Don't like to read?
In a global first, a man has received a heart transplant, however, it was replaced with the heart of a pig. David Bennet, 57, received the heart in Baltimore few days ago and appears to be doing well thus far. Bennett was originally deemed ineligible for the transplant; this generally means his health would not allow him to sustain the surgery.
The BBC reported that Bennett was thrilled to receive the pig heart as an alternative. The day before the surgery, Bennet was reported as saying. “It was either die or do this transplant. I know it’s a shot in the dark, but it’s my last choice.”
How the Surgery Was Made Possible
The pig heart had to be genetically modified so Bennet’s body would be less likely to reject the transplant. This surgery was a last-ditch effort to save Bennett’s life. It was conducted in a Maryland hospital on Jan. 7, 2022. Bennett was reportedly doing well on Monday.
Even though all seems to have gone well, it is too soon to tell if Bennett’s body will accept the pig heart. This seven-hour surgery was the first of its kind. In 1984, Baby Fae survived 21 days after a baboon’s heart was transplanted into her. Thus far, when animal organs are transplanted into human bodies, they have a short lifespan.
This time is different. The pig heart underwent gene editing to help Bennett’s body accept the transplant. Bennet is breathing on his own, however, he is still hooked up to the heart-lung machine to keep his blood circulating. The next few weeks are critical for his survival.
Why the Surgery Was Needed
Bennett was diagnosed with fatal heart disease but deemed ineligible for a human heart transplant. He says that he is grateful for the modified heart. The day before surgery, Bennett declared that his options were to try the pig heart or die. He said he wanted to live even though it was a shot in the dark.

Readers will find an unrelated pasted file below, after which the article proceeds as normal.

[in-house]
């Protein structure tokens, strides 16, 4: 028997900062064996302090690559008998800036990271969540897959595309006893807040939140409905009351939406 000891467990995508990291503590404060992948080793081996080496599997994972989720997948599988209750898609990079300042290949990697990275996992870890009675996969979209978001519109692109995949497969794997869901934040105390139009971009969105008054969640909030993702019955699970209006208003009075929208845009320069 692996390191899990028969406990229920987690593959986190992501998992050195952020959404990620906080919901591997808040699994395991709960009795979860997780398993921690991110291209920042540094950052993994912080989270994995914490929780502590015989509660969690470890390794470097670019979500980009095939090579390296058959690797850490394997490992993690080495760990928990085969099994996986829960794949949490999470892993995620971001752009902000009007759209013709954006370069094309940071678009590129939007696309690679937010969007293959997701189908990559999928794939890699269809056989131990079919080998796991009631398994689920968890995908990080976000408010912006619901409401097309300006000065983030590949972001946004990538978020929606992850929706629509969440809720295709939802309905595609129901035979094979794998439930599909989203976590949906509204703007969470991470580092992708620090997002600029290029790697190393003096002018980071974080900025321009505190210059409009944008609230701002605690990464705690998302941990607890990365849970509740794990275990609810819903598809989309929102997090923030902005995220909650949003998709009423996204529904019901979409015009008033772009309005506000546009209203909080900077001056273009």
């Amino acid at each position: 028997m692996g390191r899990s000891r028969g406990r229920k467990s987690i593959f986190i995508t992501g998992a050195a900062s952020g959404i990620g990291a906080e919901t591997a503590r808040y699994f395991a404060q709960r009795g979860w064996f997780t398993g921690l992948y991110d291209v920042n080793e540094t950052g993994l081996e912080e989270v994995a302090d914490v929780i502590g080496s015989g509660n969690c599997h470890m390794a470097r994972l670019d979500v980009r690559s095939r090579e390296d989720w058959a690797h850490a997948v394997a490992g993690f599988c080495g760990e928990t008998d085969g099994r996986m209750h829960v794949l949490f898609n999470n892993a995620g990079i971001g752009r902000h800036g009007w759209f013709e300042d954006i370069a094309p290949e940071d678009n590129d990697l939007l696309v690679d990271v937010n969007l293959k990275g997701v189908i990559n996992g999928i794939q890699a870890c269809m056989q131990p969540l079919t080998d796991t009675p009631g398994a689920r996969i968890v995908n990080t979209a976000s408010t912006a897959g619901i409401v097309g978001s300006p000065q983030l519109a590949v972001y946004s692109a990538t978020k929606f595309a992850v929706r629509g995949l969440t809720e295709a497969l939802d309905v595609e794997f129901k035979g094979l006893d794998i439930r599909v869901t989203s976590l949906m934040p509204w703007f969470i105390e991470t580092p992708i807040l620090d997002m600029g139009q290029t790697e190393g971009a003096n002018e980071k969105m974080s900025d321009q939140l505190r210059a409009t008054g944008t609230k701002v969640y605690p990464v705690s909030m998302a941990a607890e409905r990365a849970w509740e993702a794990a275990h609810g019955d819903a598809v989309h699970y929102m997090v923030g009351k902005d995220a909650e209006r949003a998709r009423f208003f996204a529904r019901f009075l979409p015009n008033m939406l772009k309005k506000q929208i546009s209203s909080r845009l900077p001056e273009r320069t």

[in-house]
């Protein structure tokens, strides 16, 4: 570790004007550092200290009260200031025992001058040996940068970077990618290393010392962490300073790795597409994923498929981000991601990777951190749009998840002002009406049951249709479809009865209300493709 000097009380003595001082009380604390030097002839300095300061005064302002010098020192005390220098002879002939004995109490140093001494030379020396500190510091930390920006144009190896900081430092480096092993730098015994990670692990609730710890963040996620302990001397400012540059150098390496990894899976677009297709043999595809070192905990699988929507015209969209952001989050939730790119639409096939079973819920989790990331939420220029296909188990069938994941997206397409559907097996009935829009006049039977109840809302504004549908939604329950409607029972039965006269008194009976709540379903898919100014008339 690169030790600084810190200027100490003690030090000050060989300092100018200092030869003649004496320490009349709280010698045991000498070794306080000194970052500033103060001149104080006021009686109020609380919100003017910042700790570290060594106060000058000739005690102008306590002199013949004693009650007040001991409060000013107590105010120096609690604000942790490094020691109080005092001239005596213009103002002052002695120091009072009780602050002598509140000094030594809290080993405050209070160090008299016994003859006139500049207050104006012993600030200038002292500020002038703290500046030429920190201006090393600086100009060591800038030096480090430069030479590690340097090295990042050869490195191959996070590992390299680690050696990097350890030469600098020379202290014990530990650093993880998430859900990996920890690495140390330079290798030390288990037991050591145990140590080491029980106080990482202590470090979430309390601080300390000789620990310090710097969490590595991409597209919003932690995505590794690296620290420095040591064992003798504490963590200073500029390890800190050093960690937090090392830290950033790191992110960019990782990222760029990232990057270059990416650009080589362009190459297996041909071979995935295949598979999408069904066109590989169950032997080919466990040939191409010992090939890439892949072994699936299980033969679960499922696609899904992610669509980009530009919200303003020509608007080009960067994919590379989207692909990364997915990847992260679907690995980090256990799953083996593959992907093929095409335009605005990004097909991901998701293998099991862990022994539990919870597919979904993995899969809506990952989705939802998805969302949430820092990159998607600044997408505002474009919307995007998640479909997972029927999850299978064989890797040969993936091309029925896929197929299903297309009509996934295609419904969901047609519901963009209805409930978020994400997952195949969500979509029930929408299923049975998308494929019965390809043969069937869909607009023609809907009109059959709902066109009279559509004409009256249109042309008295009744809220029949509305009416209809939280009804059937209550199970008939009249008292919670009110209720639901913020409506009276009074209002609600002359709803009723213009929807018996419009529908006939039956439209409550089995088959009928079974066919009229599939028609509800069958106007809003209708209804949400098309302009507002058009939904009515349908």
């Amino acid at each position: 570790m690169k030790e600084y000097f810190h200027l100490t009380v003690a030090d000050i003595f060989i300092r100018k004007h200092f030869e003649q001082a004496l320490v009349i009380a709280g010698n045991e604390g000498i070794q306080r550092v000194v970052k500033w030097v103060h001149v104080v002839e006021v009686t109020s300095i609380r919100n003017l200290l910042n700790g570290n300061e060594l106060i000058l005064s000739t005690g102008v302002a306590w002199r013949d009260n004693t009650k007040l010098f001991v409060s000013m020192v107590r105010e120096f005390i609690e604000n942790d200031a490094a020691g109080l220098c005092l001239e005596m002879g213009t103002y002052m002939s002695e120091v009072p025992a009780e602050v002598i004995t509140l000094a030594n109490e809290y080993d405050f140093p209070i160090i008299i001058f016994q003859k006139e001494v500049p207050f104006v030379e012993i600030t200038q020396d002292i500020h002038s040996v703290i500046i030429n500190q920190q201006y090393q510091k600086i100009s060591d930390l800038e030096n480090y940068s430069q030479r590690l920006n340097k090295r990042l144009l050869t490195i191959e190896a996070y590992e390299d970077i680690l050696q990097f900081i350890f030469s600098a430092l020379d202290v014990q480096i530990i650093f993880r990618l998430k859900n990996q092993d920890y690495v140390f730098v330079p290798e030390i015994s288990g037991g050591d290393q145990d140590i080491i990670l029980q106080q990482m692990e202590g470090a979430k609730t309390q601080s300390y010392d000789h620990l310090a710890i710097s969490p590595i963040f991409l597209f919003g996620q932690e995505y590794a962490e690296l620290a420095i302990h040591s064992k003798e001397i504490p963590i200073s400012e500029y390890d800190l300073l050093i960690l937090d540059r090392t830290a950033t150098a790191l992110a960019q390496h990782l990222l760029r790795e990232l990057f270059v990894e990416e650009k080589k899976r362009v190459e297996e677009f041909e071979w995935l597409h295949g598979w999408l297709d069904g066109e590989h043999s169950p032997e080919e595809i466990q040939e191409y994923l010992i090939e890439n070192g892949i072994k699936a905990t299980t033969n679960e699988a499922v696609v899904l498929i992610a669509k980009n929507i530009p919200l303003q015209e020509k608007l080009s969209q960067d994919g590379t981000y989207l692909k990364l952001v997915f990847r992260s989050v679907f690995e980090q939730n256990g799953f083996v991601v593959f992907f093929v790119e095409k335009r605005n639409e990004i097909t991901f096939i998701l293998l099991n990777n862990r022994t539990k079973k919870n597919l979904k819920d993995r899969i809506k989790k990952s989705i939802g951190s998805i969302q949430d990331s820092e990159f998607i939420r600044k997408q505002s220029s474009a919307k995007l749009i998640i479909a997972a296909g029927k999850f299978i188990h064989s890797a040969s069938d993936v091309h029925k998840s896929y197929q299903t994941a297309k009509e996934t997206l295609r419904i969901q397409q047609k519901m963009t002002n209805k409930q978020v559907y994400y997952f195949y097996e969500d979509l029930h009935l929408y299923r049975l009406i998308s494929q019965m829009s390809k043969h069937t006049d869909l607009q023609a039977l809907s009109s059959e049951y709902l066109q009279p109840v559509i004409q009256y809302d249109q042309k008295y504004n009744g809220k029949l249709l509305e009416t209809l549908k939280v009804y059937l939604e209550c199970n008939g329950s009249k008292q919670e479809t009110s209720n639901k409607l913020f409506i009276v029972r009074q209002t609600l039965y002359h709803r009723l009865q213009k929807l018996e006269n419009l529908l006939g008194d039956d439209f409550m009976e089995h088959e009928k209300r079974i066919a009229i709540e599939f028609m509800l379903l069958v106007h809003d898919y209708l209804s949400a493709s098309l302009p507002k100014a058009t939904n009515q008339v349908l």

The transplant was approved on New Year’s Eve. Currently, there is a shortage of human organs. This has made medical science look to other areas for organs to transplant into humans. The pig heart is the first of its kind to be genetically modified, so it has a better chance of being accepted by Bennett’s body.
The surgeons who attended the surgery are feeling hopeful at this time but are proceeding cautiously.
Pig Heart Transplants Could Be the Savior for Many
Currently, there are more than 100,000 people on the transplant list. However, 6,000 of those people die each year having never been given the opportunity for an organ transplant. In 2021, a record number, 3,800 people, received heart transplants.
The modified animal heart transplant could be the breakthrough medical science needed to help those who need transplants for survival. Since Baby Fae’s experimental heart surgery in 1982, the experimental transplant surgeries with animal organ donors declined. However, Baby Fae only survived 21 days after receiving the baboon heart, and surgeons and scientists were discouraged.
Pig hearts are the same shape and size as human hearts. Surgeons have been using pig heart valves to replace those in humans for decades with grand success.
A grant was given to the Maryland hospital to determine if genetically modified pig hearts are a valid alternative to human heart transplants. The grant is $15 million. The modification, called gene-editing, removes three genes that can cause the human body to reject the pig heart by boosting the immune system. Another pig gene was deactivated to prevent the heart from becoming too large for the human recipient.
Written by Jeanette Vietti
Clacton Gazette: Surgeons successfully transplant pig heart into human
Live Science: Surgeons transplant pig’s heart into dying human patient in a first
BBC News: Man gets genetically-modified pig heart in world-first transplant
Medical Xpress: In 1st, US surgeons transplant pig heart into human patient
Featured Image Courtesy of Eric Schmuttenmaer’s Flickr Page – Creative Commons License
Inline Image Courtesy of Joshua Berry’s Flickr Page – Public Domain License